Celebrity Meltdown Onstage – 40 Years Ago Today

Published by Rick on Tagged Uncategorized

If it wasn’t exactly 40 years ago today, well, so be it. Unlike a post from four years ago where I told about a bad celebrity encounter, but didn’t name him until he died a year or so later (it was Adam West), this former Rock Star is still alive amazingly. The woman we’re talking about is Grace Slick, the only member of that whole franchise of bands to sing on hits by all three of the main bands, Jefferson Airplane, Jefferson Starship, and just plain Starship.

So how did I wind up not only in the same building with this woman, but on the same stage? It was around this time that our act Rick & Ruby was getting known not only for our act that combined music and comedy, but for our more theatrical shows with casts of other eccentric performers who were willing to experiment. Back then, we were doing our own versions of “Gong Show” inspired variety shows that did well enough that the producers of the real “Gong Show” eventually sent us a “cease and desist” order. The publicity this show from late January, 1978 got was the main reason for the order.

The venue was San Francisco’s original Boarding House on Bush Street, a popular venue for acts on their way up. In previous years, I had seen such acts as George Carlin, Bette Midler, The Pointer Sisters, and Steve Martin perform in this 500-seat venue while they were becoming household names. This was our first week there as headliners, and with management’s OK, on Thursday of that week, we put together a Gong Show with local celebrity panelists, as well as an array of Bay Area sillies we knew (and some we didn’t) to help make for an outrageous show. For our celebrity panelists, our manager the late Bob Lacey managed to corral the comic actor Dick Shawn (“It’s A Mad….World,” “The Producers”), Joe McDonald (leader of psychedelic band Country Joe & The Fish, who played Woodstock), Terri Garthwaite (half of 70’s Bay Area folk band Joy Of Cooking), and Grace Slick.

Things looked great until Grace showed up, clearly drunk and not knowing why she was there. We tried to explain before the show started, but it wasn’t connecting, so we finally just said, “Well, just have fun out there.” Her idea of fun was not ours, nor anyone else’s. Before we even came out on stage, she had already seized a mic and was talking nonsense to the audience. We managed to get her to sit down, but that only lasted until the first act came up, a female singer friend, with whom Grace tried to sing along. After she finished her song, and we were asking the panel’s opinions, Country Joe said “I couldn’t really hear her over White Rabbit over here, but it sounded fine I guess.” Grace meanwhile, was still singing!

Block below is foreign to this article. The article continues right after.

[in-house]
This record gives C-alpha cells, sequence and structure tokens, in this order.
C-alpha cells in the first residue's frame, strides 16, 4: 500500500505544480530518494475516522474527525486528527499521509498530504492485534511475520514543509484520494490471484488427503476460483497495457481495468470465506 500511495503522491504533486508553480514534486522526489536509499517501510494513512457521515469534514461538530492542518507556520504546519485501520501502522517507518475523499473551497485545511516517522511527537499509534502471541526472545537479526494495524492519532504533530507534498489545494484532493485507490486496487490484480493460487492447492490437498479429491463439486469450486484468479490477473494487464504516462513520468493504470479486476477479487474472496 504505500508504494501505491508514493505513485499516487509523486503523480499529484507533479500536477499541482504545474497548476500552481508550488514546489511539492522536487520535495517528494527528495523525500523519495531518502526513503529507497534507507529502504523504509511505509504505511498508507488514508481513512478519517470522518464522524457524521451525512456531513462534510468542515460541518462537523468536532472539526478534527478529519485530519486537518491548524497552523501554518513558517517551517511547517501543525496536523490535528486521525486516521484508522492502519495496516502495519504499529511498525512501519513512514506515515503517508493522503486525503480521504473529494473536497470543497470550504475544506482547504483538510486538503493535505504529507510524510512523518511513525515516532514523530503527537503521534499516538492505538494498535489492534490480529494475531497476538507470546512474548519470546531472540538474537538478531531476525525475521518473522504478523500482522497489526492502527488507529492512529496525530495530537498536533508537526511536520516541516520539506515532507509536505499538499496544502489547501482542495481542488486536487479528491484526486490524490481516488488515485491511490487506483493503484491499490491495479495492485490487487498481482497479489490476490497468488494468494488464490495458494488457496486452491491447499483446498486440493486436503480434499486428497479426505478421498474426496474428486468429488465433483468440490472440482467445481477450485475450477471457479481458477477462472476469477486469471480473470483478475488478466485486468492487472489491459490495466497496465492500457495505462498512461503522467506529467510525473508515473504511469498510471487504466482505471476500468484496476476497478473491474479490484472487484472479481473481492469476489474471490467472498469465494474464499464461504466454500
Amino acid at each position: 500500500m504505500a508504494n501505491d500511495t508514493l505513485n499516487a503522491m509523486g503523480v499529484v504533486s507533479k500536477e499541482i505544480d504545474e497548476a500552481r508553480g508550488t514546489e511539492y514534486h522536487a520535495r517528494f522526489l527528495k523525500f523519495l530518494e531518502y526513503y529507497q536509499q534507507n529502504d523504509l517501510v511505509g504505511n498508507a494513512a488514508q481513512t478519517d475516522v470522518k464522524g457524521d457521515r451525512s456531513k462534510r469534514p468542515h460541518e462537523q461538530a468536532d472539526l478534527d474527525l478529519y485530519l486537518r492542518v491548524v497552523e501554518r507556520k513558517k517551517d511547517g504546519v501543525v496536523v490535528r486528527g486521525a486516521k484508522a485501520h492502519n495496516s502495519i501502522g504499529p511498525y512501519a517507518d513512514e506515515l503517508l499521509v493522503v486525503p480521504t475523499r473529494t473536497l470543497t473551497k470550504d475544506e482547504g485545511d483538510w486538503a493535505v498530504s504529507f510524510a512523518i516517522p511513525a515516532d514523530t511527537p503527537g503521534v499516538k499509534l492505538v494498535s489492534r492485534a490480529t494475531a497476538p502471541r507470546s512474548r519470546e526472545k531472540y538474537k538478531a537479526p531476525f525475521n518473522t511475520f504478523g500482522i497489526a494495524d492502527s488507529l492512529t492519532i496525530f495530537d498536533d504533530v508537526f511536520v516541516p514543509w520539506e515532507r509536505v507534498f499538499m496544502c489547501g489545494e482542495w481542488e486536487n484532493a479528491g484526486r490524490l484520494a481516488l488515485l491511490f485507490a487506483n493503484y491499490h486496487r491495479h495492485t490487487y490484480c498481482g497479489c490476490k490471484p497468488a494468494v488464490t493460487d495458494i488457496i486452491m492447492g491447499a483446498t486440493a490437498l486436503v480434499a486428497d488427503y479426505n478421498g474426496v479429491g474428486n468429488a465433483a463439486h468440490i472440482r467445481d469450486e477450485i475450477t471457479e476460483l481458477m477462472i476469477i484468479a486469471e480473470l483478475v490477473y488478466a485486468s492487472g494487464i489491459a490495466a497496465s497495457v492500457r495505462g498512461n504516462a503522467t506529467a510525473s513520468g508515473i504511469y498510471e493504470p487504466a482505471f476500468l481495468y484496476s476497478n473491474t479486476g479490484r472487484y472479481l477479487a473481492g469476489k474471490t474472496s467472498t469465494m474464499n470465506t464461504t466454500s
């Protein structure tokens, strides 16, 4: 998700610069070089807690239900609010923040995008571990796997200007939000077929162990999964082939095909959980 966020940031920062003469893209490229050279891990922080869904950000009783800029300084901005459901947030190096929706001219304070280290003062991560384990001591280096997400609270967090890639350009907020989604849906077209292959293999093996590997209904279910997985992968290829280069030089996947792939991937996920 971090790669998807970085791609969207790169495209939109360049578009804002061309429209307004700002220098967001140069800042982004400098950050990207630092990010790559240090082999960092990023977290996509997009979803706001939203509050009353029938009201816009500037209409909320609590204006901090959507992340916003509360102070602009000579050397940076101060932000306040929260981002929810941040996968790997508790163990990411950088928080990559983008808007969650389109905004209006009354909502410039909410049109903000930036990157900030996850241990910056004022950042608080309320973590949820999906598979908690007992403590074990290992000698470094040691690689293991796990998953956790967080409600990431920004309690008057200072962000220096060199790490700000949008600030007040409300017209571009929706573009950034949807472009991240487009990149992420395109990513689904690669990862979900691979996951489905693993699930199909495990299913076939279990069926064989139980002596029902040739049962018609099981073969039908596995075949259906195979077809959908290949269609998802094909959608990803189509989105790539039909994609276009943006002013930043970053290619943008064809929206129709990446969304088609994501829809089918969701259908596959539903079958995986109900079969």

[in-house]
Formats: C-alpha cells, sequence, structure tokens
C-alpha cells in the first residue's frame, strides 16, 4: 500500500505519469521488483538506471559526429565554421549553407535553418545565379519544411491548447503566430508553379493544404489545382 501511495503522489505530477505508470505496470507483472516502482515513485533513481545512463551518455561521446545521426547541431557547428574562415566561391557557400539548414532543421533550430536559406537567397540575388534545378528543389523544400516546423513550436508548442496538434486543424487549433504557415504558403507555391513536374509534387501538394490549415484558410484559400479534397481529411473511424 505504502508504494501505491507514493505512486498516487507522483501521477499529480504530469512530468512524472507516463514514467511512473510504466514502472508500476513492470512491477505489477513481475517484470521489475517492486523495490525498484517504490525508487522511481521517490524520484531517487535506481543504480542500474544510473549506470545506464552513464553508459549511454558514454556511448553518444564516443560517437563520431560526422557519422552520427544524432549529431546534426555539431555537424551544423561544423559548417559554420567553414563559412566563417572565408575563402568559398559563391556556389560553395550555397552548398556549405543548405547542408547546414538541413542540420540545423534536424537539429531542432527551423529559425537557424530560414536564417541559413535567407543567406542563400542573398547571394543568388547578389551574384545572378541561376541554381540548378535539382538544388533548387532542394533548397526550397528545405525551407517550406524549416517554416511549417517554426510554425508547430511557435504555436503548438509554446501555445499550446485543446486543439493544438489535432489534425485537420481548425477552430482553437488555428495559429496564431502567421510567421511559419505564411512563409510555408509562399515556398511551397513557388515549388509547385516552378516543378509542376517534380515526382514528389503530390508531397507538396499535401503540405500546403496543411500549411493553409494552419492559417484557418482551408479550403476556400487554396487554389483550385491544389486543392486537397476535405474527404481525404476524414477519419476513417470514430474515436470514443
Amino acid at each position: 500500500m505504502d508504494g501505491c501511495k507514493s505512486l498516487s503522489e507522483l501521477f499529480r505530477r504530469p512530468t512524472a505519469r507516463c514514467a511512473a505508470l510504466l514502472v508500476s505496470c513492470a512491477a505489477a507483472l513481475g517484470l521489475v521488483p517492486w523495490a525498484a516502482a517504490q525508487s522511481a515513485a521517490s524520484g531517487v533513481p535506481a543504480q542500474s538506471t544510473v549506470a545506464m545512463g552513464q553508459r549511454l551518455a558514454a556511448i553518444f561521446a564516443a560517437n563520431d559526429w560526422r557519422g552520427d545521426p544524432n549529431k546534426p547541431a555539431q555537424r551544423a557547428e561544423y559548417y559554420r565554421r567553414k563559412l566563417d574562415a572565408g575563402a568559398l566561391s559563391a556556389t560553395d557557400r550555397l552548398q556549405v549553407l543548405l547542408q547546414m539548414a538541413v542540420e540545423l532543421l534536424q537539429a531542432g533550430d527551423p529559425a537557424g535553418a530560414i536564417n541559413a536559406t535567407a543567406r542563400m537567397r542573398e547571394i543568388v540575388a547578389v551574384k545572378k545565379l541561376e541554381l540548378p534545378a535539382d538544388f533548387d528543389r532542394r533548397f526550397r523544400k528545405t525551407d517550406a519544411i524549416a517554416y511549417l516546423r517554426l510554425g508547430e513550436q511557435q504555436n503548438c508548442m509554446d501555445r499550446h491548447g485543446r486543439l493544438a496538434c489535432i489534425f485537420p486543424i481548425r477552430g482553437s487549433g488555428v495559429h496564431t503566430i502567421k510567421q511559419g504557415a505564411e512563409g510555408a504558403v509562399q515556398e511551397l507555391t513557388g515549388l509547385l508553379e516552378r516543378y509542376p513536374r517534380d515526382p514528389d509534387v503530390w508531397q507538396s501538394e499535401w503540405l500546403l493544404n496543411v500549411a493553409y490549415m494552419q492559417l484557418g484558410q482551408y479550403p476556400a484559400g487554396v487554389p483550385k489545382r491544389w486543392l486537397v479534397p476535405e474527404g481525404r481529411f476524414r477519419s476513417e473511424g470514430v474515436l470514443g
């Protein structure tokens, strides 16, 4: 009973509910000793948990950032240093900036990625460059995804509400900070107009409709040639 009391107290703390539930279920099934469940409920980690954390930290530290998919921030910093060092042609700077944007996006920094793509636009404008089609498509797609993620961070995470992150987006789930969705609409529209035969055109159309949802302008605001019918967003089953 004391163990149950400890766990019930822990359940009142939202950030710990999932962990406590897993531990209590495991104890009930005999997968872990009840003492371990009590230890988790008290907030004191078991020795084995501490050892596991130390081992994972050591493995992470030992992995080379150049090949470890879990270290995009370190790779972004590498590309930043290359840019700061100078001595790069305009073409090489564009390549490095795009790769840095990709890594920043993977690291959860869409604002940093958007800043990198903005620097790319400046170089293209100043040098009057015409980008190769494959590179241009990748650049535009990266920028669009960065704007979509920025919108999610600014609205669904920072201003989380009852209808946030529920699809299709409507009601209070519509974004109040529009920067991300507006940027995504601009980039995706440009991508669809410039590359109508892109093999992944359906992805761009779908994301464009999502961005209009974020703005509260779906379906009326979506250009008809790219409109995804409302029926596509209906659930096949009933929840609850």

This continued for the next half hour, and though there was one duo of transvestites who managed to get the audience’s focus and get great response, for everyone else it was a struggle. Grace at one point decided to grab microphones and slam them on the stage floor. She was now getting booed, but the audience was at the same time goading her to see just how outrageous this was going to get. I lost it at one point, screaming at this woman I’d admired 10 years before, “Why don’t you just sit the fuck down and let us do our fucking show!”

It was not going to get better, and Ruby and I feared there would be an all-out riot if we didn’t do something soon. Our answer came in the form of three men coming from offstage concealing their faces, with the one objective of getting her not just off the stage, but out of the building. Fair enough, as one of her final insults to the crowd booing her was, “You all have little dicks.” Not exactly a great heckler comeback, but as she was being bodily ejected from the room, her parting words were “Where’s my road crew?” One pill may make you larger, but anything after that, yikes!

The bad night didn’t end for her at the Boarding House. Later that same night, driving back to her Marin County home, she was stopped and cited for drunk driving. A few months later, she was fired from the Jefferson Starship after a drunken incident during a concert in Germany. I saw footage of that same show 20 years later on the VH-1 series “Behind The Music,” and damned if she didn’t say some of the same things I was hearing her say on our show. Not the little dick comment though. It was after her firing that she cleaned up her act.

In the aftermath, the press was very kind to us for showing a certain amount of diplomacy and calm, and for not decking her, which several people that were there said they would have done. The Rock press wanted a statement, but we thought about possible defamation of character lawsuits and left it alone. The incident did get us our only mention by name in Rolling Stone magazine. The late Paul Kantner, who was not only the co-founder of Jefferson Airplane but the father of Grace’s daughter China, said to us a few weeks after, “I wish you’d told me you’d invited her, and I’d have told you not to.”

Things worked out for her, and I guess that’s why I don’t think identifying her at this stage is going to harm her in any way. She managed to not only clean up her act, but continue having commercial pop music success for another decade after. When we met her, she was 38 and looked awful



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